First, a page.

Threading is a very important skill to master if you’re intending to work with metal for any length of time. No matter how you create them, the threads that allow pieces to screw together and fasten with common nuts and bolts are needed in many projects. If your shop uses CNC tools to mill threads in parts as needed, you’re taking advantage of the most precise and easily replicable methods of creating threaded parts at volume, but how can you tell when you are on target and when you are veering out of tolerance?
Threading must be precise to avoid jamming or even worse, binding so that the pieces do not seat properly and create problems for separation. Holes that are too big for their complementary male bolt threads wind up losing the effectiveness and strength they would otherwise have after being torqued down. As a result, holes and threads have to be carefully matched, and there are standard sizes.
- Metric threads M2-M12 with under hole diameters between 1.6mm and 10.3mm
- Piping threads in standard sizes between and eighth and a half inch, in two standard threads, PF and PT, with their own under hole and outer hole diameter sizes
These standards allow your threaded parts to work with standard bolts so you are not stuck custom milling the male bolts as well as the female threaded parts unless there are project specific reasons to do so. Carbide threading inserts are designed to provide you with the tool needed to create standard thread shapes, but you will need to but a new insert for each thread type you cut.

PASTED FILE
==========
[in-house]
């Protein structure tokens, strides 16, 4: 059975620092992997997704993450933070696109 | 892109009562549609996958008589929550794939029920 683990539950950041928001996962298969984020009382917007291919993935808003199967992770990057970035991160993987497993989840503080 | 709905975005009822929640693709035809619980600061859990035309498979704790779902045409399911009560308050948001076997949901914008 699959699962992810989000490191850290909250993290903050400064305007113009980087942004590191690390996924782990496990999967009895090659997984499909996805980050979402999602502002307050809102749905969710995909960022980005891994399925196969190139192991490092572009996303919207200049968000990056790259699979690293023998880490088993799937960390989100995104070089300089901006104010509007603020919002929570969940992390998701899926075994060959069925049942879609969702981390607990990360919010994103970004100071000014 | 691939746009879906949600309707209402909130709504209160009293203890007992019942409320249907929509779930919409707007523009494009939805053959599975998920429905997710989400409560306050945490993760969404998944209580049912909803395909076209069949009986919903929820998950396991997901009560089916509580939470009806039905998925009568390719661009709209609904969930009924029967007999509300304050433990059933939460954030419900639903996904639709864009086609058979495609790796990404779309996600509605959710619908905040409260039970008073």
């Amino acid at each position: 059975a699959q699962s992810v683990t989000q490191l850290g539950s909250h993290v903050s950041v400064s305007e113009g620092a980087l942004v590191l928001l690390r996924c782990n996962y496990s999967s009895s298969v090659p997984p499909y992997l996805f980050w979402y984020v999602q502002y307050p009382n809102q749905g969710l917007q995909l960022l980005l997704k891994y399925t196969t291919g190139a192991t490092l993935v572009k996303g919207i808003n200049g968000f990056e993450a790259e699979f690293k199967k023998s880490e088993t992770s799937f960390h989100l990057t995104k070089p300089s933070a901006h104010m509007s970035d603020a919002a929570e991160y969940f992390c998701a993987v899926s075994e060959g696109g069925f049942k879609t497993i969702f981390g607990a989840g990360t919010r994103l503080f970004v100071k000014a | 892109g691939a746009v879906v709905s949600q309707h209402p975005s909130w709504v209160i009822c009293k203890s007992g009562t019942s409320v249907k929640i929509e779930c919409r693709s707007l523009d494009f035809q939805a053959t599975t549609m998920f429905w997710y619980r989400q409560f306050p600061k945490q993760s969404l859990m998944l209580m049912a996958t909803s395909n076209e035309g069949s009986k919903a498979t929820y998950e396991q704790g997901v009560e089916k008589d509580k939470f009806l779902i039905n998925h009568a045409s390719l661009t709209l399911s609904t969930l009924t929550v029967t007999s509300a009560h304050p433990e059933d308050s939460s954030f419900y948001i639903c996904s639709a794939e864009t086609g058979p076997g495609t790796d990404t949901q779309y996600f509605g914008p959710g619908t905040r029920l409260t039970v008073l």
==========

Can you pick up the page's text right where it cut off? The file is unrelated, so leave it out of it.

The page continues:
Providing True Threading
Threading true is a matter of understanding the bolt and hole diameters in the standards and cutting them to suit. The rule of thumb is that bolt holes are roughly 10% larger than the male bolts themselves. Each insert part used in CNC processes has its peak performance based on several factors:
- Insert material
- Density and hardness of the material being cut
- Depth of cut
- Type of thread
- Machine power specs and actual performance
The key to creating in-tolerance threads that just work right every time without stripping, jamming, or creating other difficulties? It’s understanding the equations governing the capabilities of your threading inserts so you can calculate the maximum safe speed for the equipment you have. Planning starts with a drill speed calculator that gives you a quick ballpark, but your skill comes in at the point where you need to dial that final program in based on the behavior of the machine in front of you. That piece of the process is as much art as it is engineering.
Equip Yourself for Any Threading Job
The key to being ready for customer orders? Keeping the equipment on hand to meet all reasonable, foreseeable requests. That means having buttress thread inserts in stock, with backup replacements for when you get a surprise order from a customer whose needs have just changed with a product redesign. That’s just one example of the kind of thing that happens often in the metalworking industry, so be sure to get yourself to tools and resources you’ll need to rise to the challenge when it comes.